Chennai: A 'community refrigerator' near Chennai's Elliot's Beach is changing the way the hungry are fed. Those who are hungry can just take away from the fridge without asking anyone.
- People can also donate books, clothes, toys and footwear
- Children often donate food for safekeeping in the fridge
- The 'community fridge' idea could be implemented at more areas
But who supplies the food?
People can leave surplus food in the fridge -- either home-made or bought from a restaurant. Anyone who is hungry is free to open the fridge and take something they want. No questions asked. No identity card required.
Tired and hungry, 72-year-old ragpicker J Kumar energised himself with bananas and fruit juice he collected from this cool machine. "For an abandoned person like me this is a boon. If I don't get food for lunch, I'd normally lie down hungry," he said.
On Saturday, around lunch time, a group of children stacked the fridge with sandwiches, juice and other goodies. An employee from a local restaurant also left a box full of biryani. The fridge contained, among other foods, bananas, oranges and pomegranates.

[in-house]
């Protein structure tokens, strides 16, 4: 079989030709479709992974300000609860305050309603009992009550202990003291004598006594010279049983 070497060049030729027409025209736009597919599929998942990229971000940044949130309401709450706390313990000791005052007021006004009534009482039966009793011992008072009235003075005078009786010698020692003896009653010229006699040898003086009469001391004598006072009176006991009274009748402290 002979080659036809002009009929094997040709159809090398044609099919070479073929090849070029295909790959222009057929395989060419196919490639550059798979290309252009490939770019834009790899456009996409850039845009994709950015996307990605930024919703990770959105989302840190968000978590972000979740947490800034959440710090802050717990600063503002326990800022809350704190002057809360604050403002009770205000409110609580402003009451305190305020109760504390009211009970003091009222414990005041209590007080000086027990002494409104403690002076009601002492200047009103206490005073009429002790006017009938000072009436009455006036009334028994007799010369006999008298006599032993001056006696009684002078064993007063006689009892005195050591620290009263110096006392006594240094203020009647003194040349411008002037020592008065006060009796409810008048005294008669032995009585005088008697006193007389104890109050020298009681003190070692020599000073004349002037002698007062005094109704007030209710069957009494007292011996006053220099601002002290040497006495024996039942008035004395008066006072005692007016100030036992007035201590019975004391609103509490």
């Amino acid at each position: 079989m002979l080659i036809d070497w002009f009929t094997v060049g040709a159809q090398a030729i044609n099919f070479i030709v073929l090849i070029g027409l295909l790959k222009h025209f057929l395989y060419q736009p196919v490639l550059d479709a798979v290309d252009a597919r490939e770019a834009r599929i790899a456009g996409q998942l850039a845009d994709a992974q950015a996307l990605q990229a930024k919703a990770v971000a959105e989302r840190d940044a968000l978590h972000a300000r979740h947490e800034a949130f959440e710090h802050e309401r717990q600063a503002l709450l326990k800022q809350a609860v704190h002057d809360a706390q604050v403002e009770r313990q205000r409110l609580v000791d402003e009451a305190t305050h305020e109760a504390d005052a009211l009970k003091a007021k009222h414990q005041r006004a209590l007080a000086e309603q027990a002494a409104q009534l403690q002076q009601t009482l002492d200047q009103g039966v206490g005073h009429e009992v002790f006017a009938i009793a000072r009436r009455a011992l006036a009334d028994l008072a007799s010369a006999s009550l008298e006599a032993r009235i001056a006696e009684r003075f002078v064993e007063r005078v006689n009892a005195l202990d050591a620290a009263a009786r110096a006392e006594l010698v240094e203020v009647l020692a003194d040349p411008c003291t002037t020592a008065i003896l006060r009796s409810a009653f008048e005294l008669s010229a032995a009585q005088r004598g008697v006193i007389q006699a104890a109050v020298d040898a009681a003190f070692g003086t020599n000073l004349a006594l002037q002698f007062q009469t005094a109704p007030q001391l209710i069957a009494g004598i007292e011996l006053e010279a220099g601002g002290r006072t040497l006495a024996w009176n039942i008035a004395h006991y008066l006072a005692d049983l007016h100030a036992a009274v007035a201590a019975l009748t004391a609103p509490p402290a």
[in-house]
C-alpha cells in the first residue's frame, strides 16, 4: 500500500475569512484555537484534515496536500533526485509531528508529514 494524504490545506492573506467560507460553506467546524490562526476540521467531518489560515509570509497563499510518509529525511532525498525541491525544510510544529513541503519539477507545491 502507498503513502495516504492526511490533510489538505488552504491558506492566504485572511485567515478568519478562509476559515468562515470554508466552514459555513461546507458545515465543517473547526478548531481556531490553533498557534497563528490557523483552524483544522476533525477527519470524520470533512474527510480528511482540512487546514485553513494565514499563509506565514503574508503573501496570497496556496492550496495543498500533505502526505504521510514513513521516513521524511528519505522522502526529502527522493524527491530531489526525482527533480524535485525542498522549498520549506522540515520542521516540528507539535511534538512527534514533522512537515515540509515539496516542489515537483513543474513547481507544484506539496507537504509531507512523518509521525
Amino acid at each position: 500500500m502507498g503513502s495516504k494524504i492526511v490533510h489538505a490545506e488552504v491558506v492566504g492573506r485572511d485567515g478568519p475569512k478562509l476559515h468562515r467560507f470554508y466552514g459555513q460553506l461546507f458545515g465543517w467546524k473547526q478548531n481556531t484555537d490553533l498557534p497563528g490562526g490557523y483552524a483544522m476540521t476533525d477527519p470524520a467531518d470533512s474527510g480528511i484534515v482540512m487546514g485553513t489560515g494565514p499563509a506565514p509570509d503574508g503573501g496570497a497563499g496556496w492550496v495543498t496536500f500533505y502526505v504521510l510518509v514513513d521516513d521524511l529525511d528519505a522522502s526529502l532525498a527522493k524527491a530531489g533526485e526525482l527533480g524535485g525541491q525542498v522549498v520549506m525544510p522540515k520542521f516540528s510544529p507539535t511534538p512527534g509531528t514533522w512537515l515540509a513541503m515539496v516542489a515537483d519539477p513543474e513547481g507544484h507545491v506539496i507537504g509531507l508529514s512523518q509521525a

"There are hungry children collecting food from garbage. We should think a hundred times before we waste even a single grain. There are many who don't get even that," said Kamakshi, a 12-year-old student who left a food packet in the fridge.
Priyanka Seth, another student, said, "Think once about all those people who starve." Other students said they keep replenishing the fridge regularly.
People can also donate books, clothes, toys and footwear. A shelf adjoining the refrigerator has them all.
Antony, a Class 9 student who has lost his parents, took home a pair of his dream denim trousers. Jaishree, daughter of an autorickshaw driver, has picked up a colouring book. Her brothers got a pair of footwear and a Barbie doll, while her mother got a salwar.
"Though these are available in the market, we can't afford them. I'm so happy," the girl's mother M Meenakshi said.
The community fridge was the idea of Dr Issa Fathima Jasmine, an orthodontist. She said a high percentage of the food that India produces goes waste. "Actually we can feed double our population. But wastage is around 50 per cent. We are only asking people to bring the food that they would otherwise have thrown into the dustbin," Ms Jasmin said.
T Amudha, a software professional who brought surplus food, said it would be good idea to have a community fridge at every residential block. "We can feed the poor with our surplus. They don't have to depend on the government."